Although women were counseled after delivery
to abstain from intercourse for six weeks,
a study showed that 45% of women reported
having unprotected intercourse
prior to six weeks after delivery.
Adverse side effects for the copper IUD are abnormal bleeding and pain. Patients should be aware that bleeding and cramping may increase with initial use of the copper IUD, but patients report this decreases over time. Patients that have the levonorgestrel-releasing IUD have a decrease in the amount and duration of bleeding and bleeding becomes progressively less due to the hormonal effects on the endometrium. Hormonal side effects may occur such as headaches, breast tenderness, depression, and cyst formation. Both types of IUDs do not protect against STIs or HIV. Occasionally IUD placement causes a vasovagal response which resolves by stopping procedure, placing in recumbent position, and supportive care.
Discharge instructions include to call their provider if they have abdominal pain, unexplained fever, unusual vaginal odor, they cannot feel the strings (if applicable), if they think the IUD has moved or fallen out, suspected STI, or their period is late or unusual.
Many women have financial concerns and may be unfamiliar with the Affordable Care Act (ACA) contraception coverage which includes covering IUDs. Stocking IUDs has also been a concern due to cost and reimbursement challenges. It has also been challenging for hospitals in Oregon to bill insurance companies for reimbursement related to coding, which has prevented hospitals from offering this procedure. Nurses and obstetric providers may have a lack of knowledge about immediate postpartum placement. Providers also may have not been trained on postpartum placement and may feel uncomfortable offering to their patients. Competing clinical and documentation priorities immediately after delivery have also been a barrier to immediate IUD placement. Facilities that offer this procedure have the IUD and an “IUD kit” ready in the room prior to delivery. Providers may have personal preferences in supplies, but a kit may include a speculum, ring forceps (2), scissors, and antiseptic solution (povidone-iodine or chlorhexidine).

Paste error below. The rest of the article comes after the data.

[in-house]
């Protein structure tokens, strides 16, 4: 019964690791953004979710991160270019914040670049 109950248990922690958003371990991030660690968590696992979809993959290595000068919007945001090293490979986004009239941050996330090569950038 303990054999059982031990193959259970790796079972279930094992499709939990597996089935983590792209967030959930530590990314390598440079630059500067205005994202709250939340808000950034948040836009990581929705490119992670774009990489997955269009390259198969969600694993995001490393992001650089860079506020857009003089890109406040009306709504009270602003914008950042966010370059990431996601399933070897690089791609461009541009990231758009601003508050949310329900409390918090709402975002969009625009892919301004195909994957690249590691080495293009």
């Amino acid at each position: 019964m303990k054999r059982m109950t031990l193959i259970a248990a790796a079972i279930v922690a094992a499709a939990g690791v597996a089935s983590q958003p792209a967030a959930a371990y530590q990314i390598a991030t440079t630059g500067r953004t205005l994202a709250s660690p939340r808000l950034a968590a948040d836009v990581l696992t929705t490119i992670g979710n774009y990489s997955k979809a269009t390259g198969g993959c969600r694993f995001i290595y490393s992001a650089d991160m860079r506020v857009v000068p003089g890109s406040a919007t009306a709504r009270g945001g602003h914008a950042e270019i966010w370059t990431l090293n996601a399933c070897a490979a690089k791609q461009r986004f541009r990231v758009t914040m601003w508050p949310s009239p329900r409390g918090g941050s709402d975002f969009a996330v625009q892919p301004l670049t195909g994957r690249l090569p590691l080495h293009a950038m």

Immediate postpartum IUD placement may be a beneficial option for some patients. The procedure can be done immediately following the birth if patients have uncomplicated deliveries and no contraindications. §
American College of Obstetricians and Gynecologists. (2015). Long-acting reversible contraception: Implants and intrauterine devices. Obstetrics & Gynecology, 118, 184-196.
Curtis, K.M., Tepper, N.K., Jatlaoui, T.C., Berry-Bibee, E., Horton, L.G., Zapata, L.B,. Simmons, K.B., Pagano, H.P., Jamieson, D.J., & Whiteman, M.K. (2016). U.S. Medical eligibility criteria for contraceptive use. MMWR Recommendations and Reports, 65, 1-103. doi: 10.15585/mmwr.rr6503a1
Durante, J.C. & Woodhams, E.J. (2016). Patient education about the Affordable Care Act contraceptive
coverage requirement increases interest in using long-acting reversible contraception. Women’s Health Issues, 27, 152-157. doi: 10.1016/j.whi.2016.11.006
Eggebroten, J.L., Sanders, J.N., & Turok, D.K. (2017). Immediate postpartum intrauterine device and implant program outcomes: A prospective analysis. American Journal of Obstetrics & Gynecology.
Kavanaugh, M.L., Jerman, J., & Finer, L.B. (2015). Changes in use of long-acting reversible contraceptive methods among U.S. women, 2009-2012. Obstetrics & Gynecology, 126, 917-927.